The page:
US260047A - Running-gear for vehicles - Google Patents

Running-gear for vehicles Download PDF

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US260047A
US260047A US260047DA US260047A US 260047 A US260047 A US 260047A US 260047D A US260047D A US 260047DA US 260047 A US260047 A US 260047A
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axle
secured
reaches
truss
vehicles
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    • BPERFORMING OPERATIONS; TRANSPORTING
    • B60VEHICLES IN GENERAL
    • B60GVEHICLE SUSPENSION ARRANGEMENTS
    • B60G9/00Resilient suspensions of a rigid axle or axle housing for two or more wheels
    • B60G9/02Resilient suspensions of a rigid axle or axle housing for two or more wheels the axle or housing being pivotally mounted on the vehicle, e.g. the pivotal axis being parallel to the longitudinal axis of the vehicle
    • B60G9/027Resilient suspensions of a rigid axle or axle housing for two or more wheels the axle or housing being pivotally mounted on the vehicle, e.g. the pivotal axis being parallel to the longitudinal axis of the vehicle the axle having either a triangular, a "T" or "U" shape and being directly articulated with the chassis only by its middle apex, e.g. De Dion suspension

Description

(No Model.) I R. O, BARVIN.
RUNNING GEAR FOR VEHICLES.
No. 260,047. Patented June 2?;1882.
' JNVENTORI N. PEI'ERS. Pnm-unw m m Wnshingl c.
' ATT NEY UNITED STATES PATENT OFFICE.
ROBERT C. PARVIN, OF VINELAND, NEW JERSEY.
RUNNING-GEAR FOR VEHICLES.
SPECIFICATION forming part of Letters Patent No. 260,047, dated June 27, 1882, Application filed October 4, 1881. (No model.) I
To all whom it may concern:
Be it known that I, ROBERT C. PARVIN, a citizen of the United States, residingat Vineland, in the county of Cumberland and State of New Jersey, haveinvented certain new and useful Improvements in Running-Gear for Vehicles; and I do hereby declare the following to be a full, clear, and exact descriptionof the invention, reference being had to the accompanying drawings, which form part of this specification, in which a Figure l is a plan of my improved runninggear. Fig. 2 is a front elevation of the forward axle. Fig. 3 is a broken perspective of a portion of the rear axle and reach.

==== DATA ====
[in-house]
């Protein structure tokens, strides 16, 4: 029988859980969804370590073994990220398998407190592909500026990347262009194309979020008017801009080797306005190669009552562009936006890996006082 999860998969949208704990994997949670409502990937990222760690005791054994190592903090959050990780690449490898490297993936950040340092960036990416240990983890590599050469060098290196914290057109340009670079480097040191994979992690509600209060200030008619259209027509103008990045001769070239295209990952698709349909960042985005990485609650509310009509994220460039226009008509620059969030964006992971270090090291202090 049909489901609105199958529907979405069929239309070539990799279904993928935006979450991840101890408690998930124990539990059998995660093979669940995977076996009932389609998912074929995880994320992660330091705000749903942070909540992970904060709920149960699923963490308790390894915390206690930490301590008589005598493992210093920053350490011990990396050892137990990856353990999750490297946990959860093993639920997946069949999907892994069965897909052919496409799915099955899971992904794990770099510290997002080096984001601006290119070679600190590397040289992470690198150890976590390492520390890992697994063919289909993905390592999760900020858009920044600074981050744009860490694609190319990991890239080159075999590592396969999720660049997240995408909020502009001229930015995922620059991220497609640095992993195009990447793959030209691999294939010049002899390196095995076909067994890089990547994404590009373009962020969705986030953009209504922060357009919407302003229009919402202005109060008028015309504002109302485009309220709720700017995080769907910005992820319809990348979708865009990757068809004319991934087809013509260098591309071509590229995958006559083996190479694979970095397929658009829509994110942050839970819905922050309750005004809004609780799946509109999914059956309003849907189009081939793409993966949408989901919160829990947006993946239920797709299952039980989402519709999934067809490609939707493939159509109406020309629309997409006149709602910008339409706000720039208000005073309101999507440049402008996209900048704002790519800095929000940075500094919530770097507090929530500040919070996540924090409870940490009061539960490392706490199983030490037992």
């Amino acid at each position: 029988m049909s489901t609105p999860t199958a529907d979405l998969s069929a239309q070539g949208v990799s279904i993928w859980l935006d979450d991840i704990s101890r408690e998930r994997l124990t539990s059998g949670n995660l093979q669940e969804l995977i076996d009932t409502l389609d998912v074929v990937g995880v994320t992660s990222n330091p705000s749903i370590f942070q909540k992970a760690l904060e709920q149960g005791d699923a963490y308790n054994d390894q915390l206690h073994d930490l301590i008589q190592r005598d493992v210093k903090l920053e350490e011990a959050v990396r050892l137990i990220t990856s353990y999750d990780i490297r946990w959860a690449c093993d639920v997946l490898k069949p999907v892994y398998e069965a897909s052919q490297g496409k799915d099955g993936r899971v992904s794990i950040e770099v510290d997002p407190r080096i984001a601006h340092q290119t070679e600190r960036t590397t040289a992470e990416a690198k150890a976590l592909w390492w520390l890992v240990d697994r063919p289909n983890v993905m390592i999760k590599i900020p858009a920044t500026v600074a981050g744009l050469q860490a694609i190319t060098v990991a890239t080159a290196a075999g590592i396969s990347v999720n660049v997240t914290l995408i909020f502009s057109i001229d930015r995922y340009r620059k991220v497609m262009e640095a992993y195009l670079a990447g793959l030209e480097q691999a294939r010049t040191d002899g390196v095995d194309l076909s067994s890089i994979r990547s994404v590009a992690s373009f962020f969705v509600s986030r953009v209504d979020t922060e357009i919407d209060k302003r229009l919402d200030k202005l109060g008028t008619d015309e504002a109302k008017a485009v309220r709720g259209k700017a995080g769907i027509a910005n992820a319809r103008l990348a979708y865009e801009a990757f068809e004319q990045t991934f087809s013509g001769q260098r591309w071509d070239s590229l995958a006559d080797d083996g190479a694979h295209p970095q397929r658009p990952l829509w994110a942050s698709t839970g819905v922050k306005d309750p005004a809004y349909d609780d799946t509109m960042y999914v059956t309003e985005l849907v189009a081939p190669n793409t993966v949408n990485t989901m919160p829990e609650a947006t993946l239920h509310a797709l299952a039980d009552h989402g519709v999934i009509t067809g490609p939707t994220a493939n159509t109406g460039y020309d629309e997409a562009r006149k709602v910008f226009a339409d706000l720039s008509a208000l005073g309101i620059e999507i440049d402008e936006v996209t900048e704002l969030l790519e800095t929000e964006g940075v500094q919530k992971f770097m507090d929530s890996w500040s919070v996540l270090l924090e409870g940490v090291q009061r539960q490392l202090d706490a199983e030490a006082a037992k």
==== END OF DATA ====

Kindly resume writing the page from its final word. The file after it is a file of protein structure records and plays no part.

Fig. 5 is an elevation of spring truss or support suitable for wagons having two rear springs, and Fig. 6 is a detail cross-section of reaches at point of connection with head-block.
My invention has relation to metal runninggears for wagons; and my improvements consist in the peculiar construction and combination of parts, hereinafter fully described, having referenceto the reaches, which are made of an gle-iron, to the manner of connectin g them to the rear axle, to crotches which connect said reaches and axle together, to the spring supports, and to the head-block, all as hereinafter fully described.
Referring to the accompanying drawings, A designates the front axle, B the rear axle, and G 0 reaches connecting the same' Said reaches are formed of angle-iron, preferably L- shaped in cross-section, as shown in Fig. 4. Their forward ends are secured to the headblock, as hereinafter stated, while their rear ends are secured to the hind axle by means of plates D and D, as shown plainly in Fig. 3. The plates D and D are secured to the reaches by screws at d, said plates D having their rear ends bent down over the axle B, passed through openings in the plate D, and then secured by nuts d.
E E are crotches bolted to the sides of the angle-bar reaches and secured to the axle B by clips F, which fit on said axle just inside of thccollars I) I). Said crotches relieve the draft on the reaches and prevent the latter from spreading apart or sliding on the axle.
Fig. 4.. is a transverse section of one of the reaches.
G G represent the axle truss or spring supports, which are of metal, elevated centrally to givea middleflatbearing, g,inclining thence, as shown, on either side at g g, the ends g 9 being horizontal, secured to the axles by clips H H, and impinging against the collars a.